Pesticides: Risks To Children

Just like adults, children are exposed to commonly-used pesticides every day in their homes and schools. There are several factors, however, that lead to an increased risk of harmful exposure in children compared to adults. Since a child's body is still growing, they may be susceptible to pesticides which prevent the absorption of nutrients needed for their natural, healthy development. Children also eat more food and drink more water in relation to their body weight than adults, thereby increasing their chances of consuming greater quantities of pesticides used to treat our consumables. Because children spend more time playing in yards or on floors, they also experience greater exposure to lawn pesticides as well as disinfectant cleaners. Some toxins have a detrimental effect at critical stages of a child's biological system development and can lead to permanent impairment.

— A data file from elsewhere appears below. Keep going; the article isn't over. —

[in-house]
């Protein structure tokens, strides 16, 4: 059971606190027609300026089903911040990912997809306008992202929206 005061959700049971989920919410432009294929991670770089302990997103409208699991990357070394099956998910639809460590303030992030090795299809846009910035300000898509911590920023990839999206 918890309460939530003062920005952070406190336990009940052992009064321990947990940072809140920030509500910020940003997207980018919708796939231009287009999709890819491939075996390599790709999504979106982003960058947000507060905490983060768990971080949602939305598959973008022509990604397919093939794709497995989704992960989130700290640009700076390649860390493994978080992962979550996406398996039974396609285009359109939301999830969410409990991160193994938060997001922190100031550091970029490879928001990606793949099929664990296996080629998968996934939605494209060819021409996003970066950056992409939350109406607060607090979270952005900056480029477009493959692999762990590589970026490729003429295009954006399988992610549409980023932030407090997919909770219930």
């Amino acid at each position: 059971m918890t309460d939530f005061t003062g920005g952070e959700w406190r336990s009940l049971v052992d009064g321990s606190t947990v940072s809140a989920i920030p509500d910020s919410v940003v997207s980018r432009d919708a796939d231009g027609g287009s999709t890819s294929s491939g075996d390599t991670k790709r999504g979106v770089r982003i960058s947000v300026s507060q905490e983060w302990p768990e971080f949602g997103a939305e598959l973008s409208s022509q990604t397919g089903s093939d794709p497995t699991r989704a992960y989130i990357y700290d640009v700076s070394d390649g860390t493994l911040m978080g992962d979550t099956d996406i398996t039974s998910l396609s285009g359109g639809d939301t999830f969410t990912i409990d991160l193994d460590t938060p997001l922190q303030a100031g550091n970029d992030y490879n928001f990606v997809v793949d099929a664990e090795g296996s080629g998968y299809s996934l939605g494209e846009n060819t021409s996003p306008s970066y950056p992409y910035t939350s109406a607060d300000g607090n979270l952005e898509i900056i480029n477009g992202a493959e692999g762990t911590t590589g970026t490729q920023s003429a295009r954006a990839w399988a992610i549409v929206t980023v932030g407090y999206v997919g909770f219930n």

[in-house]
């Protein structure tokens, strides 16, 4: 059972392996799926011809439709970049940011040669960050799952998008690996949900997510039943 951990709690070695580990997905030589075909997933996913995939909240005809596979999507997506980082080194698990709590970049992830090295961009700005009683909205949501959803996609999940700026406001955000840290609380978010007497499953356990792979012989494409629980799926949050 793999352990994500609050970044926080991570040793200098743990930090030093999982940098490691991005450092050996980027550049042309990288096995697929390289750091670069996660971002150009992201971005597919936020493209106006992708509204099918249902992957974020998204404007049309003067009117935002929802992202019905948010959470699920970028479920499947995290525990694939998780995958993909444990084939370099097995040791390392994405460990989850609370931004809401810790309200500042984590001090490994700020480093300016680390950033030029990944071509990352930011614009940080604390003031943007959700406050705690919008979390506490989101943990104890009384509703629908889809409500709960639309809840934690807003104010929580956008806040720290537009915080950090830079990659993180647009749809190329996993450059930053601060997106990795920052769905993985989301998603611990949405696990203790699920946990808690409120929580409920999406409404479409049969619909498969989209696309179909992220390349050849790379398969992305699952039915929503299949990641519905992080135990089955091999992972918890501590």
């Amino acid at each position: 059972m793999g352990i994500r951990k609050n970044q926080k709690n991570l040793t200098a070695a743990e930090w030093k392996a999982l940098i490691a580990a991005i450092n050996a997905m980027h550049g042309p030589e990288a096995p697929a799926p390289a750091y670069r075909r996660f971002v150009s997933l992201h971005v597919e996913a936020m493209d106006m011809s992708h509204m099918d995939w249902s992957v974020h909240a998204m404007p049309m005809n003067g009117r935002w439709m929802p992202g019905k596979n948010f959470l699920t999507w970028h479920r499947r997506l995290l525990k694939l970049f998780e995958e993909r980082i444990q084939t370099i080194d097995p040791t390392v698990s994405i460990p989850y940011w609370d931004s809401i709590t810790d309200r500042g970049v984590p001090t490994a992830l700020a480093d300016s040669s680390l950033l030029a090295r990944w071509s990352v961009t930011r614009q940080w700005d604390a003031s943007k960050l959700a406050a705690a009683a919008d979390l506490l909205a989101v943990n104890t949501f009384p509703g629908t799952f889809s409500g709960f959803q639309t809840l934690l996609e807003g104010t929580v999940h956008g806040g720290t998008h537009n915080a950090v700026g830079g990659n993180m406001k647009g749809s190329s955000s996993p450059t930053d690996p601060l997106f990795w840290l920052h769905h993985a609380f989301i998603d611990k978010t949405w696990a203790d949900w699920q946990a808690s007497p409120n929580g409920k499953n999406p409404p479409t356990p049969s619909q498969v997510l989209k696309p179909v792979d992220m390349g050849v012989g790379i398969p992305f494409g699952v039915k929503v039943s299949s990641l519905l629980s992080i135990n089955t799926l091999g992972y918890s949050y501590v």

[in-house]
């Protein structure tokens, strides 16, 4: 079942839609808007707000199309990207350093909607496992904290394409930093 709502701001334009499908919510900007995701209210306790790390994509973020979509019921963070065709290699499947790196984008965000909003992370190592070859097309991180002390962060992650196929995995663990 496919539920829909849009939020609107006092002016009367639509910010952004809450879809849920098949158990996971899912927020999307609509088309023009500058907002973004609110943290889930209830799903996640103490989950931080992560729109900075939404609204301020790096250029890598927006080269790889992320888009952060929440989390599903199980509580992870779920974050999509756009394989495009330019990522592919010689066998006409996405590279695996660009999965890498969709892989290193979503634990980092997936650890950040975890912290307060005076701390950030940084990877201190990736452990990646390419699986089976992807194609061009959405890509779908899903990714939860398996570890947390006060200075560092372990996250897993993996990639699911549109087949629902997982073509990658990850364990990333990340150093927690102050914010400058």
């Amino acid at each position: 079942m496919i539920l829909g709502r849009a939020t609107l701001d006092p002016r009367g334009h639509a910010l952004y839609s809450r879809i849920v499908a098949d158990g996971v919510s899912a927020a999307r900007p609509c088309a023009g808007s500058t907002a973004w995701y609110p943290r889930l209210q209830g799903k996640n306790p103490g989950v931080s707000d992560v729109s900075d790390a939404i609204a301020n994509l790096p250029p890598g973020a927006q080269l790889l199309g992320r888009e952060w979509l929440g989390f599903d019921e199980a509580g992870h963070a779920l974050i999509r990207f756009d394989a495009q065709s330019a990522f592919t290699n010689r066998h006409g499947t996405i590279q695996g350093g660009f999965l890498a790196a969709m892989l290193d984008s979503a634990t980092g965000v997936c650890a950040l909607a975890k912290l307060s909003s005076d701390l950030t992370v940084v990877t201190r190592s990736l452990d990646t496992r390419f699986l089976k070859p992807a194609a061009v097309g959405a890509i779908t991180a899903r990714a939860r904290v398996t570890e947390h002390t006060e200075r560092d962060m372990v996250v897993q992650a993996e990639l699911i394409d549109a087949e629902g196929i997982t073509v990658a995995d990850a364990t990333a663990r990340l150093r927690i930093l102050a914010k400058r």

For these reasons, the Environmental Protection Agency keeps close watch on the amount of pesticides used in the production of the foods most commonly eaten by children such as fruits and vegetables, sugar, eggs, and meat. The EPA aims to maintain exposure to pesticides from food at a safe level. In addition, the EPA has established guidelines for the safe storage of harmful substances in the home (locked cabinets at a distance greater than four feet off the ground). Under the pesticide law also regulated by the EPA, household products that have a warning on the label are required to have child-resistant packaging. All of these precautions are no substitute for proper attention to safety by the adults in a household to prevent accidental poisoning from pesticide ingestion or exposure.

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